Your wedding dress was probably the one item of clothing that you agonised over the most, trying on lots of dresses and doing all the research. You probably also spent a pretty penny on it. Yet, the irony is, you wear it for just one day, not even that, for just a few hours.
“Wedding dresses are expensive, however there’s plenty you can do to either enjoy it for years to come after the big day – or allow someone else to enjoy it,” says Sabina.
Upcycling your wedding dress is also better for the environment. Global campaign group Fashion Revolution says that global textile production emits 1.2 billion tonnes of greenhouse gases annually, so the more we can re-wear and reuse, the better!
If you're looking to recycle your wedding dress, here are some top tips to give you some inspiration...
Nobody wears big white dresses unless they’re going down the aisle, however, a quick dye job can transform your dress into one you will wear again. Yes, you may not wear it to do your weekly supermarket shop, but it does mean you’ll have a dress for any non-wedding special occasions to come.
It can be done at home, however, this is probably a job for the professionals, as the outer and lining can shrink at different rates! Also not all wedding dresses can be dyed, so it's best to check the label before hitting the dye.
Those that use 100% silk materials, like our Couture Collection, are a better choice for dying than those that use man-made textiles.
Hand it down
You may want to keep your wedding dress to hand it down to your daughter one day. It’s a lovely idea, but it’s important to make sure you store your wedding dress correctly – otherwise she’ll be opening a moth-eaten frock down the line.
Turn it into a christening gown
Another way to pass your dress onto your offspring is to get it turned into a christening gown. A local seamstress should be able to help, or alternatively, there are companies such as Little Doves or Infinity Keepsakes who create bespoke christening day outfits out of your big day dress.
One of the things we do here at Sabina Motasem is to donate pre-loved samples from previous collections to Brides Do Good, a bridal boutique in Kensington who work hard to help end child marriage and other charities. Many charity shops will happily take in wedding dresses as well.
Charity Cherished Gowns also accepts worn wedding dresses, which they then turn into clothing for babies that have passed away. They are currently not taking donations until early 2023.
Transform it into another dress!
Not many occasions call for a full-length, formal dress, however, a few adjustments mean it can be made into something much more wearable. A shorter hem or the removal of sleeves can make all the difference.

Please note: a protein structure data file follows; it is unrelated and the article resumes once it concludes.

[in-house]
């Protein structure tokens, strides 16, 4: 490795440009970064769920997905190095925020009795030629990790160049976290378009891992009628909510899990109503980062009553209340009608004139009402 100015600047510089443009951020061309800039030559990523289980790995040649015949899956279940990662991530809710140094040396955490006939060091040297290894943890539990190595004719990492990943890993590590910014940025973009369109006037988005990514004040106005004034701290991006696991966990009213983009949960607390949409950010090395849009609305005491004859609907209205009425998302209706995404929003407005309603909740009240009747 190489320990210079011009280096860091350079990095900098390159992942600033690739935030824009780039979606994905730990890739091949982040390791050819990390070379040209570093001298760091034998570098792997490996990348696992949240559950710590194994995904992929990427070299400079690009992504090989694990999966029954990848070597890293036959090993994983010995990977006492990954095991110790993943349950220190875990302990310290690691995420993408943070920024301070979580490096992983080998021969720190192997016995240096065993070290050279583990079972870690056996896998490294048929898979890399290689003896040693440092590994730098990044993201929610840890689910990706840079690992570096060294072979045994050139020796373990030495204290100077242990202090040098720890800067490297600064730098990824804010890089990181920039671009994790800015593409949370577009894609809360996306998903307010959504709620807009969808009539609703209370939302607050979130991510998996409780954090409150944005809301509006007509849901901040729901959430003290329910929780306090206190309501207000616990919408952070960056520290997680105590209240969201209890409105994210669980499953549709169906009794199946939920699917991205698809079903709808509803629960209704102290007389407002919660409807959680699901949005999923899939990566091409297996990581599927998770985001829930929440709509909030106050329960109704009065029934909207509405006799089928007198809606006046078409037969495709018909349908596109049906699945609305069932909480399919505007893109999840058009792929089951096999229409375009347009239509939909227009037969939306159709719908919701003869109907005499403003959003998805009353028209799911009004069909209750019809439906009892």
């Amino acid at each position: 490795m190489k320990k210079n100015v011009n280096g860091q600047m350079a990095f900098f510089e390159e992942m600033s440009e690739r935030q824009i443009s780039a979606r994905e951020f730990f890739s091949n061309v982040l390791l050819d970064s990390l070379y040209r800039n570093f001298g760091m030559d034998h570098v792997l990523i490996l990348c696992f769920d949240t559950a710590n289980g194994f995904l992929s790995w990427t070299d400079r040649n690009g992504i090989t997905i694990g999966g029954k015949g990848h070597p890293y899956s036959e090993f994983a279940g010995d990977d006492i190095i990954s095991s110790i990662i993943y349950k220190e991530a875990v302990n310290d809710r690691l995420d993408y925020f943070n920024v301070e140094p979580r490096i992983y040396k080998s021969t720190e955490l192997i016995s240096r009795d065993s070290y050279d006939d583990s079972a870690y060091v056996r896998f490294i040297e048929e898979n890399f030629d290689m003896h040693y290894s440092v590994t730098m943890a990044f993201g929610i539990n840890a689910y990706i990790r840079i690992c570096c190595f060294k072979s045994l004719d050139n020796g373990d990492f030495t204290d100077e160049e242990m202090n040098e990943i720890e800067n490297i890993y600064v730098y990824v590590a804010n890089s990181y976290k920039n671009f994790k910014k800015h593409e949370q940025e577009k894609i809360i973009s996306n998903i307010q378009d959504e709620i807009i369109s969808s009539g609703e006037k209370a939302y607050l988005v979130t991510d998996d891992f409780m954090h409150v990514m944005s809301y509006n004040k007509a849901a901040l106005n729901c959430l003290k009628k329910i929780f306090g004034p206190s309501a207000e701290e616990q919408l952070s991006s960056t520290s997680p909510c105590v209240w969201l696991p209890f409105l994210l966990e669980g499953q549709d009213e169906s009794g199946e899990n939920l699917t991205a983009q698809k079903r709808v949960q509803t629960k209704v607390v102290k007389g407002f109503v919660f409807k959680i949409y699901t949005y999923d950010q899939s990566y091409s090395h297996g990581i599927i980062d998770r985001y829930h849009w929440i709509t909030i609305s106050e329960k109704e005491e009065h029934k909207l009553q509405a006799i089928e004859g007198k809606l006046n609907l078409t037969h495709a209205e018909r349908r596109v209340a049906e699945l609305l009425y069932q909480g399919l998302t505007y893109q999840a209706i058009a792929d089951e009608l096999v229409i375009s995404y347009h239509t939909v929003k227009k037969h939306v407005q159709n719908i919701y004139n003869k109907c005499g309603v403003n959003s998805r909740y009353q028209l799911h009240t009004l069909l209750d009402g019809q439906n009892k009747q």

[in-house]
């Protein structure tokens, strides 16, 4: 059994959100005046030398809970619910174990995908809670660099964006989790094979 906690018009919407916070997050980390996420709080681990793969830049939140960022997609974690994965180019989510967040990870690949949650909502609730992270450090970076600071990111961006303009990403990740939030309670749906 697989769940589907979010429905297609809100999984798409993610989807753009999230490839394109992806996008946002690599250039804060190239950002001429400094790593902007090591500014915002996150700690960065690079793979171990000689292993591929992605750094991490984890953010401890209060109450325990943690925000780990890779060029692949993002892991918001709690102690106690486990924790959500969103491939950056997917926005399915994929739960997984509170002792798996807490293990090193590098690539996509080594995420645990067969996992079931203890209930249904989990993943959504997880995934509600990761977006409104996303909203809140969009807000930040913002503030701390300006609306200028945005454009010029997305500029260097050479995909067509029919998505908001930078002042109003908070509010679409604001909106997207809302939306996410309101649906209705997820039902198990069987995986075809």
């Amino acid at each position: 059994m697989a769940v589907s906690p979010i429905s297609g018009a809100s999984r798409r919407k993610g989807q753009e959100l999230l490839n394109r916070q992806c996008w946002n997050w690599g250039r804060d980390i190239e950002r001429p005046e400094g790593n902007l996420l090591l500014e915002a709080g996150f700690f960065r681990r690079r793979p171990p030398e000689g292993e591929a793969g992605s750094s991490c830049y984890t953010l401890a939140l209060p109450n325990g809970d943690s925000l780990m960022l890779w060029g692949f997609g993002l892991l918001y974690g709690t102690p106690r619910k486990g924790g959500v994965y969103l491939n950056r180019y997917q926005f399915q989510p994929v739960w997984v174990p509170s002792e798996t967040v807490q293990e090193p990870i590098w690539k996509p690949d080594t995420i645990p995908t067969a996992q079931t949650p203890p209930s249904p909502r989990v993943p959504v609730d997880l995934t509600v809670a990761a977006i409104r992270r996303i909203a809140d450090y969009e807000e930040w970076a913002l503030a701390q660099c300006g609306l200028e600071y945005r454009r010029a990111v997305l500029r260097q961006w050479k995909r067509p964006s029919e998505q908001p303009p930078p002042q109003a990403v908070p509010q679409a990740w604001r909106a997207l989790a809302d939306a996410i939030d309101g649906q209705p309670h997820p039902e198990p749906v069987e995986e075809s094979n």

And if money is no object, you could also get a beautiful print painted on. Tessa Cox Birch, who creates printed bridesmaid dresses, offers this service and it’s sure to eradicate any touch of bridal from your wedding dress!
The clothing rental market is booming. Predicted to be worth a whopping £923m within the fashion market, it’s not only designer dresses that you can hire, but also wedding dresses.
The great news if you have a wedding dress is that you can also lend it out via these services – both Hurr and My Wardrobe HQ allow you to sign up to loan your clothes. That way, it means you’re not completely getting rid of your precious dress, but still making cash out of it and allowing other people to enjoy your gorgeous frock.
Turn it into an accessory
Think outside the wedding dress box and turn it into something totally different – like a piece of jewellery or a bag. If you are handy with a needle and thread, you can create this simple drawstring bag using the fabric from your dress. Alternatively, there are a few companies out there that will use a swatch of your fabric and turn it into a necklace – such as Ceci Leibovitz on Etsy.
If you’ve got no emotional attachment to your dress – perhaps you want to repurpose your dress after a divorce or you have no room for it - selling it is the way to go. Not only will it get it out of the house, but you can also recoup some of the cost. Just don’t expect to get all your money back – sadly, wedding dresses do depreciate greatly in value.
You can try generic selling sites such as eBay or Vinted, but you may have more success on specialist sites such as Bridal Reloved, Still White or Recycle My Wedding, which not only sells second-hand dresses, but also accessories and wedding decorations. If you don’t want to sell it online, some bridal boutiques may also buy your dress.